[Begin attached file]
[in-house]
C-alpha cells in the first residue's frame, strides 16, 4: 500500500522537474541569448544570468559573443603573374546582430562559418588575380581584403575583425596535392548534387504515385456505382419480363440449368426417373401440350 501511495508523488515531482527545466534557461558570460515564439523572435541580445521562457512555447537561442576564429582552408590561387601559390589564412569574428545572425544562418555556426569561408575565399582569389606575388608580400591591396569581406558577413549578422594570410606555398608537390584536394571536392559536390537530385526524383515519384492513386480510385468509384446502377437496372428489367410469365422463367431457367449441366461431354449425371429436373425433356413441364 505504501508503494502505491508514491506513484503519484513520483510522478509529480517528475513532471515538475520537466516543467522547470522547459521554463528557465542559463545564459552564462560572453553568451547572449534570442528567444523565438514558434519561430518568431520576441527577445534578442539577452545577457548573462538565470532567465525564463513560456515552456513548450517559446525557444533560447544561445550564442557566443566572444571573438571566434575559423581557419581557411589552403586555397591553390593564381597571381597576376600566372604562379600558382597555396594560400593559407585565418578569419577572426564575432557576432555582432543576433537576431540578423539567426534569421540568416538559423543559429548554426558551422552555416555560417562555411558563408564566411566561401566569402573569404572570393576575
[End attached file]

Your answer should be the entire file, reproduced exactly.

[in-house]
C-alpha cells in the first residue's frame, strides 16, 4: 500500500522537474541569448544570468559573443603573374546582430562559418588575380581584403575583425596535392548534387504515385456505382419480363440449368426417373401440350 501511495508523488515531482527545466534557461558570460515564439523572435541580445521562457512555447537561442576564429582552408590561387601559390589564412569574428545572425544562418555556426569561408575565399582569389606575388608580400591591396569581406558577413549578422594570410606555398608537390584536394571536392559536390537530385526524383515519384492513386480510385468509384446502377437496372428489367410469365422463367431457367449441366461431354449425371429436373425433356413441364 505504501508503494502505491508514491506513484503519484513520483510522478509529480517528475513532471515538475520537466516543467522547470522547459521554463528557465542559463545564459552564462560572453553568451547572449534570442528567444523565438514558434519561430518568431520576441527577445534578442539577452545577457548573462538565470532567465525564463513560456515552456513548450517559446525557444533560447544561445550564442557566443566572444571573438571566434575559423581557419581557411589552403586555397591553390593564381597571381597576376600566372604562379600558382597555396594560400593559407585565418578569419577572426564575432557576432555582432543576433537576431540578423539567426534569421540568416538559423543559429548554426558551422552555416555560417562555411558563408564566411566561401566569402573569404572570393576575